Retroposition of autosomal mRNA yielded testis-specific gene family on human Y chromosome

  • An Erratum to this article was published on 01 June 1999

Abstract

Most genes in the human NRY (non-recombining portion of the Y chromosome) can be assigned to one of two groups: X-homologous genes or testis-specific gene families with no obvious X-chromosomal homologues1,2. The CDY genes have been localized to the human Y chromosome1, and we report here that they are derivatives of a conventional single-copy gene, CDYL (CDY-like), located on human chromosome 13 and mouse chromosome 6. CDY genes retain CDYL exonic sequences but lack its introns. In mice, whose evolutionary lineage diverged before the appearance of the Y-linked derivatives, the autosomal Cdyl gene produces two transcripts; one is expressed ubiquitously and the other is expressed in testes only. In humans, autosomal CDYL produces only the ubiquitous transcript; the testis-specific transcript is the province of the Y-borne CDY genes. Our data indicate that CDY genes arose during primate evolution by retroposition of a CDYL mRNA and amplification of the retroposed gene. Retroposition contributed to the gene content of the human Y chromosome, together with two other molecular evolutionary processes: persistence of a subset of genes shared with the X chromosome3,4 and transposition of genomic DNA harbouring intact transcription units5.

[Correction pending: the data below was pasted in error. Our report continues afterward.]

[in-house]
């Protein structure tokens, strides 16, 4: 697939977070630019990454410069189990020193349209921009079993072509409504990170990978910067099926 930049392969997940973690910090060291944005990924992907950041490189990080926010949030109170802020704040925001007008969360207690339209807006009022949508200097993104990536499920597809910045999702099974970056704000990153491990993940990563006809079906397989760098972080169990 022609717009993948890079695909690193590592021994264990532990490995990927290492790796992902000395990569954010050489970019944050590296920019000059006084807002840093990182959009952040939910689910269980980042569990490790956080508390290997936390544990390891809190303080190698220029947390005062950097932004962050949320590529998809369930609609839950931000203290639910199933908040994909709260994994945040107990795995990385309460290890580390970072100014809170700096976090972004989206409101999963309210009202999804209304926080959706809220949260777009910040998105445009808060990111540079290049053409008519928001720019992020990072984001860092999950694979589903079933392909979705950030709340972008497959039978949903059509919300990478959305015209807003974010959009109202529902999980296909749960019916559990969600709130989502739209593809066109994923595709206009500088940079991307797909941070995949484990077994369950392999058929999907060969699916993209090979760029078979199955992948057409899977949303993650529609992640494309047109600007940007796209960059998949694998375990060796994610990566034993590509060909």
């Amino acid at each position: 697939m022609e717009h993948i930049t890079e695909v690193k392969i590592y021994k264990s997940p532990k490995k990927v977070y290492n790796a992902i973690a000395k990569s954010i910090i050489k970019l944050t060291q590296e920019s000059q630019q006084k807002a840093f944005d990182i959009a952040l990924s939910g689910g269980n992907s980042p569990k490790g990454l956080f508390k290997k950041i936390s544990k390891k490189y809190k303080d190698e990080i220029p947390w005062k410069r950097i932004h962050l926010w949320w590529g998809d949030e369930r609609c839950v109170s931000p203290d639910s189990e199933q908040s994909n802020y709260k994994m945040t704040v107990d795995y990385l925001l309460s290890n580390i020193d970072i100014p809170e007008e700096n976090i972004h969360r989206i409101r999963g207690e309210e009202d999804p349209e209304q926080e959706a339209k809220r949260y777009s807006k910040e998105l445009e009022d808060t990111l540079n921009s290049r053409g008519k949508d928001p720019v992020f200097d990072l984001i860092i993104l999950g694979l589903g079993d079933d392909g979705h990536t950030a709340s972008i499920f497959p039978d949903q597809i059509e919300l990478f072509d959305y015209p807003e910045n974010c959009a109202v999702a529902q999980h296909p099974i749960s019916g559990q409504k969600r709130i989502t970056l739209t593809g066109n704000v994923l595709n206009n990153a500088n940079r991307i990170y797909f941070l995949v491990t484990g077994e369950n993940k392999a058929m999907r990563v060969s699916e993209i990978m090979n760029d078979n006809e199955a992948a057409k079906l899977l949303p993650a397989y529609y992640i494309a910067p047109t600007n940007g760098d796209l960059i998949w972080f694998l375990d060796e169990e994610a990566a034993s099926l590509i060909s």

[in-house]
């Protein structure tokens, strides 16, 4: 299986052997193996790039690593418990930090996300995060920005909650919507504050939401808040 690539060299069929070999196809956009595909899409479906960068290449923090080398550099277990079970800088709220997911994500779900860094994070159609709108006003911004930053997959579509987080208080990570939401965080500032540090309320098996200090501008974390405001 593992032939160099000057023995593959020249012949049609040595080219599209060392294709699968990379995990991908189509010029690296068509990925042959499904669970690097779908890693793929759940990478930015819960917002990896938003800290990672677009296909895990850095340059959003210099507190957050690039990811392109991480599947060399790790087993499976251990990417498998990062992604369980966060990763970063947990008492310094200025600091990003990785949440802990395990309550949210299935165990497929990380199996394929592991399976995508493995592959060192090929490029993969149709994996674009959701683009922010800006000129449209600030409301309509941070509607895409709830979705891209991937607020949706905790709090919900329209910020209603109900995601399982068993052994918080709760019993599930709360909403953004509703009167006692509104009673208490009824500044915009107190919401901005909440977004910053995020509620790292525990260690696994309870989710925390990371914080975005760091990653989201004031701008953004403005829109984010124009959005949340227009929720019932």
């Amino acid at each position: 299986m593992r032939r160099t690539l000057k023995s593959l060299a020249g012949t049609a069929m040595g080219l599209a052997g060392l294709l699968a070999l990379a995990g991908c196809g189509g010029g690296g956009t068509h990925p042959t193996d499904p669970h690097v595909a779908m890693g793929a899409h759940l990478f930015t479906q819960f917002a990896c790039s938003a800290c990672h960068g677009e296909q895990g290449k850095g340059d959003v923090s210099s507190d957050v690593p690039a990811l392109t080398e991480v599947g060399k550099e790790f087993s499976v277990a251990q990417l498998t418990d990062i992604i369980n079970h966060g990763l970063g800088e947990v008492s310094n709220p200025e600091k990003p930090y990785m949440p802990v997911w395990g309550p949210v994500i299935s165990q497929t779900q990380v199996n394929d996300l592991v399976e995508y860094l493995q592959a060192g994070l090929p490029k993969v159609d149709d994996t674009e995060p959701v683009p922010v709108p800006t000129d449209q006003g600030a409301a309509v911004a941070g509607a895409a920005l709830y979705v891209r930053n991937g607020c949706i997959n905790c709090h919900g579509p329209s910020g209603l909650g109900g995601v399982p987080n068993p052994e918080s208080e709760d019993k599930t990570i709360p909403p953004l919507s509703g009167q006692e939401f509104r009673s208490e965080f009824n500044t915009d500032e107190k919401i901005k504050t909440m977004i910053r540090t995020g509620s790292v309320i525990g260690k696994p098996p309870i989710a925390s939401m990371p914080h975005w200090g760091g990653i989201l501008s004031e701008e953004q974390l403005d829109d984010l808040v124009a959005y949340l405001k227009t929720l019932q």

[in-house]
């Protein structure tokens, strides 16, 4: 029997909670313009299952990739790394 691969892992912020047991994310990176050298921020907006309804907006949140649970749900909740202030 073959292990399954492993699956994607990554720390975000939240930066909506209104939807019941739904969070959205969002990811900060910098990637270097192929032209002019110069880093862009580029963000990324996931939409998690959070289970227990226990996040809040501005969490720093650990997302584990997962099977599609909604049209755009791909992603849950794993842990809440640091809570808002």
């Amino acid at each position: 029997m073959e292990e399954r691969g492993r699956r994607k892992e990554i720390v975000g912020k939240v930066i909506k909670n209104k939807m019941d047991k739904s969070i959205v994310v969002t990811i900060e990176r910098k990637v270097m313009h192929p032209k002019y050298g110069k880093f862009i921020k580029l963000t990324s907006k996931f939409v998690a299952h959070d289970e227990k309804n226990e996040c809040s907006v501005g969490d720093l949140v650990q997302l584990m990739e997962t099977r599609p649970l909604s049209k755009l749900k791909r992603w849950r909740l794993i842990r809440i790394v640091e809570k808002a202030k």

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Figure 1: Human CDY proteins and transcripts.
Figure 2: Comparison of transcripts and encoded proteins from mouse Cdyl, human CDYL and human CDY1 genes.
Figure 3: Homologues of CDYL and CDY in diverse mammalian species.
Figure 4: Tissue distributions of mouse Cdyl, human CDYL and human CDY transcripts.
Figure 5: Schematic representation of three molecular evolutionary processes that contributed genes to human NRY.

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Acknowledgements

We thank H. Skaletsky and F. Lewitter for assistance with sequence analysis; the San Diego Zoo and the Duke Primate Center for animal specimens; and P. Bain, A. Bortvin, L. Brown, C. Burge, B. Charlesworth, A. Chess, S. Gilbert, R. Jaenisch, T. Kawaguchi, K. Kleene, D. Menke, R. Saxena, C. Sun, C. Tilford and J. Wang for helpful discussions and comments on the manuscript.

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Correspondence to David C Page.

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